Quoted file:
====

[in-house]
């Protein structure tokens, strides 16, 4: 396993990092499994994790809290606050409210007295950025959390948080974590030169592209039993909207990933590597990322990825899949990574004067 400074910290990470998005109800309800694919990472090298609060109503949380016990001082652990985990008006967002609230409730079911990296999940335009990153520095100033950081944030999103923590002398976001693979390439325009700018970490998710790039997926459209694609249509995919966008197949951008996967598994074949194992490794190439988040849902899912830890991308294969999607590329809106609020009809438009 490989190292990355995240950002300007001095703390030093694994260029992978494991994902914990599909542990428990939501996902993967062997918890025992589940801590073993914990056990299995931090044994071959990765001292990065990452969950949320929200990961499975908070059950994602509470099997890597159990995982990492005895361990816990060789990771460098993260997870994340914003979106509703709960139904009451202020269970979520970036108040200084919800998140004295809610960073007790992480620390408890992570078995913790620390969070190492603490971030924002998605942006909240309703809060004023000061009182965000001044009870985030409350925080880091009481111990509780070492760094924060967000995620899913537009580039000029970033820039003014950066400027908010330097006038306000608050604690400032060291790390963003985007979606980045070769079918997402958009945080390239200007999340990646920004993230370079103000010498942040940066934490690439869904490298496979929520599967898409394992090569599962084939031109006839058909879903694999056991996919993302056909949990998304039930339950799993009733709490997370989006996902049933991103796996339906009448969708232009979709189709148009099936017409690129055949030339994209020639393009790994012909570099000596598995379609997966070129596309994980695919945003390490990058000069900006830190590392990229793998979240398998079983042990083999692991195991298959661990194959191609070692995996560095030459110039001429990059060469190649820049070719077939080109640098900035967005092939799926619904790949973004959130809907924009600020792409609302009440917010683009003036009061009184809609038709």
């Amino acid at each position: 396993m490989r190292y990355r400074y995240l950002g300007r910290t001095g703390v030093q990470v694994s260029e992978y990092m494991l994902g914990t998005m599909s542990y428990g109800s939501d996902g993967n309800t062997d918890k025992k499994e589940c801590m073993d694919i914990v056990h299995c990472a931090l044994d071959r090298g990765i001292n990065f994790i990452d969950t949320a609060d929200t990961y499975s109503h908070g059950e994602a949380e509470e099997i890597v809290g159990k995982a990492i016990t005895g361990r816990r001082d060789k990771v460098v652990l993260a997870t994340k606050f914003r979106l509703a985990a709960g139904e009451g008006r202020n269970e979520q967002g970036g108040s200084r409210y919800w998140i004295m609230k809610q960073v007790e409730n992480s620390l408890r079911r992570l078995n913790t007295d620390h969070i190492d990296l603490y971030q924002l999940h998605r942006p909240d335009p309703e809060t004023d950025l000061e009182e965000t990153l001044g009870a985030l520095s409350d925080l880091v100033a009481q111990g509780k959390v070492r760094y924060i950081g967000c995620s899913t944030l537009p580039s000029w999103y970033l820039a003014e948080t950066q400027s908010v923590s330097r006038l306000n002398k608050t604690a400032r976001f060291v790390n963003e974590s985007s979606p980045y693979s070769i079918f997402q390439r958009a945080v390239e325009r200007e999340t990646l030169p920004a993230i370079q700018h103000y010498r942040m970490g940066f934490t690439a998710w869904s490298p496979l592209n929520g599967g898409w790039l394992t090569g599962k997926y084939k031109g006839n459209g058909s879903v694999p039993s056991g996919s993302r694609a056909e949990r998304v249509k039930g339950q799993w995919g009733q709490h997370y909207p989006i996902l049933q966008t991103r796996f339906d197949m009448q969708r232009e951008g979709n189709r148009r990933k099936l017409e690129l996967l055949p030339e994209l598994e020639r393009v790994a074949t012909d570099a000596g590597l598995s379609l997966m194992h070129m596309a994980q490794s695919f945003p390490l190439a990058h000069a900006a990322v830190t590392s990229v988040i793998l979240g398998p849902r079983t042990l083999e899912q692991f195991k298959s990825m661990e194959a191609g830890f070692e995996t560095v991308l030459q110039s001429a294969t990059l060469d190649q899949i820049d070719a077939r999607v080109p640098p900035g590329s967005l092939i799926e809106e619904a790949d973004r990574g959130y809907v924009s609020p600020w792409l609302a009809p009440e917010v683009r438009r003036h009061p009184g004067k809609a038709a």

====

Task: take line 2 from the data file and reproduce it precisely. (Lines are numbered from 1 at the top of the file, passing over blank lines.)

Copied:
């Protein structure tokens, strides 16, 4: 396993990092499994994790809290606050409210007295950025959390948080974590030169592209039993909207990933590597990322990825899949990574004067 400074910290990470998005109800309800694919990472090298609060109503949380016990001082652990985990008006967002609230409730079911990296999940335009990153520095100033950081944030999103923590002398976001693979390439325009700018970490998710790039997926459209694609249509995919966008197949951008996967598994074949194992490794190439988040849902899912830890991308294969999607590329809106609020009809438009 490989190292990355995240950002300007001095703390030093694994260029992978494991994902914990599909542990428990939501996902993967062997918890025992589940801590073993914990056990299995931090044994071959990765001292990065990452969950949320929200990961499975908070059950994602509470099997890597159990995982990492005895361990816990060789990771460098993260997870994340914003979106509703709960139904009451202020269970979520970036108040200084919800998140004295809610960073007790992480620390408890992570078995913790620390969070190492603490971030924002998605942006909240309703809060004023000061009182965000001044009870985030409350925080880091009481111990509780070492760094924060967000995620899913537009580039000029970033820039003014950066400027908010330097006038306000608050604690400032060291790390963003985007979606980045070769079918997402958009945080390239200007999340990646920004993230370079103000010498942040940066934490690439869904490298496979929520599967898409394992090569599962084939031109006839058909879903694999056991996919993302056909949990998304039930339950799993009733709490997370989006996902049933991103796996339906009448969708232009979709189709148009099936017409690129055949030339994209020639393009790994012909570099000596598995379609997966070129596309994980695919945003390490990058000069900006830190590392990229793998979240398998079983042990083999692991195991298959661990194959191609070692995996560095030459110039001429990059060469190649820049070719077939080109640098900035967005092939799926619904790949973004959130809907924009600020792409609302009440917010683009003036009061009184809609038709």